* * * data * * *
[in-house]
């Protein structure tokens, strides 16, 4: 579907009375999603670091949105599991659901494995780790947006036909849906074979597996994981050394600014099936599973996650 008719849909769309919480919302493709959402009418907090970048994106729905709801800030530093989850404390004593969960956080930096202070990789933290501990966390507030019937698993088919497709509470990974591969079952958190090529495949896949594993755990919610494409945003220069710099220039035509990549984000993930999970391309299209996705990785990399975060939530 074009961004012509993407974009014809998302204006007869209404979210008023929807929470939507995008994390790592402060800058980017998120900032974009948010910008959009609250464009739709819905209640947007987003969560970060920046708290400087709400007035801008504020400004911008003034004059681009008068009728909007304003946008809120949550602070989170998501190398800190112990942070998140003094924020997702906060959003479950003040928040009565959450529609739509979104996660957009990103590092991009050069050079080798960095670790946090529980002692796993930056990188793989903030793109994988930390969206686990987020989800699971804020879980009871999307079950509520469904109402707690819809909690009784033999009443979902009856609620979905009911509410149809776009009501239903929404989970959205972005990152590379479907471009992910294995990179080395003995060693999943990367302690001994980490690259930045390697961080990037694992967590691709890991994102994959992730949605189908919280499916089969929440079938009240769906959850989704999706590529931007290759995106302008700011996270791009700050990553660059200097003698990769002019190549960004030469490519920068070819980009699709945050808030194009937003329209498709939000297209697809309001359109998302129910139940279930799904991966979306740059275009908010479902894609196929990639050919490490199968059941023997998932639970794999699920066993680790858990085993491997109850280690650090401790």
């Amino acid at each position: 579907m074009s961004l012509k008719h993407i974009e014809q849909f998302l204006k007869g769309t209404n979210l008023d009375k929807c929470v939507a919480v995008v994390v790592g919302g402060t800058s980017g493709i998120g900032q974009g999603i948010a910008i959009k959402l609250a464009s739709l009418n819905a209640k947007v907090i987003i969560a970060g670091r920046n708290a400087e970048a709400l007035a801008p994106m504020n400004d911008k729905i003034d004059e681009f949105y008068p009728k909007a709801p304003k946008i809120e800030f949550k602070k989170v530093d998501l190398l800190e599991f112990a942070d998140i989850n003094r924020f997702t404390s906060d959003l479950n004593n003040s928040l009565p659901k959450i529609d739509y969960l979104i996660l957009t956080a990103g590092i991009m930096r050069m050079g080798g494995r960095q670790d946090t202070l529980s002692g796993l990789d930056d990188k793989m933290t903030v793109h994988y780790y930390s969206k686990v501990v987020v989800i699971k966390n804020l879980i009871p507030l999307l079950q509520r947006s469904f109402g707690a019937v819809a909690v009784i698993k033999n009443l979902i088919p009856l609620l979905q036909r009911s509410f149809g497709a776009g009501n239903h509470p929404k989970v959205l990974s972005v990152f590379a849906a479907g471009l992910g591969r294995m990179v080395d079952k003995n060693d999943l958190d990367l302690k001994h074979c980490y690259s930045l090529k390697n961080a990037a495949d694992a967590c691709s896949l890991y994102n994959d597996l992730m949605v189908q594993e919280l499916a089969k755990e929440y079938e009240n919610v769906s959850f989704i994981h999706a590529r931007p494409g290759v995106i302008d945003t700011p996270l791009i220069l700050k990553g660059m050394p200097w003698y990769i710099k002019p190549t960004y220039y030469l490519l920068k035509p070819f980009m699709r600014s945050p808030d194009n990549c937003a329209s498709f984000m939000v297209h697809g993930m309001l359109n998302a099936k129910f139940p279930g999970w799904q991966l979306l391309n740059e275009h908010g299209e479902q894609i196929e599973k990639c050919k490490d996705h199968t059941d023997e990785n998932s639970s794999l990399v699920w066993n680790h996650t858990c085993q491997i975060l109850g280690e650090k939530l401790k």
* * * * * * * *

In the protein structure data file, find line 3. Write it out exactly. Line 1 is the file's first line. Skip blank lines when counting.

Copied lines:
């Amino acid at each position: 579907m074009s961004l012509k008719h993407i974009e014809q849909f998302l204006k007869g769309t209404n979210l008023d009375k929807c929470v939507a919480v995008v994390v790592g919302g402060t800058s980017g493709i998120g900032q974009g999603i948010a910008i959009k959402l609250a464009s739709l009418n819905a209640k947007v907090i987003i969560a970060g670091r920046n708290a400087e970048a709400l007035a801008p994106m504020n400004d911008k729905i003034d004059e681009f949105y008068p009728k909007a709801p304003k946008i809120e800030f949550k602070k989170v530093d998501l190398l800190e599991f112990a942070d998140i989850n003094r924020f997702t404390s906060d959003l479950n004593n003040s928040l009565p659901k959450i529609d739509y969960l979104i996660l957009t956080a990103g590092i991009m930096r050069m050079g080798g494995r960095q670790d946090t202070l529980s002692g796993l990789d930056d990188k793989m933290t903030v793109h994988y780790y930390s969206k686990v501990v987020v989800i699971k966390n804020l879980i009871p507030l999307l079950q509520r947006s469904f109402g707690a019937v819809a909690v009784i698993k033999n009443l979902i088919p009856l609620l979905q036909r009911s509410f149809g497709a776009g009501n239903h509470p929404k989970v959205l990974s972005v990152f590379a849906a479907g471009l992910g591969r294995m990179v080395d079952k003995n060693d999943l958190d990367l302690k001994h074979c980490y690259s930045l090529k390697n961080a990037a495949d694992a967590c691709s896949l890991y994102n994959d597996l992730m949605v189908q594993e919280l499916a089969k755990e929440y079938e009240n919610v769906s959850f989704i994981h999706a590529r931007p494409g290759v995106i302008d945003t700011p996270l791009i220069l700050k990553g660059m050394p200097w003698y990769i710099k002019p190549t960004y220039y030469l490519l920068k035509p070819f980009m699709r600014s945050p808030d194009n990549c937003a329209s498709f984000m939000v297209h697809g993930m309001l359109n998302a099936k129910f139940p279930g999970w799904q991966l979306l391309n740059e275009h908010g299209e479902q894609i196929e599973k990639c050919k490490d996705h199968t059941d023997e990785n998932s639970s794999l990399v699920w066993n680790h996650t858990c085993q491997i975060l109850g280690e650090k939530l401790k």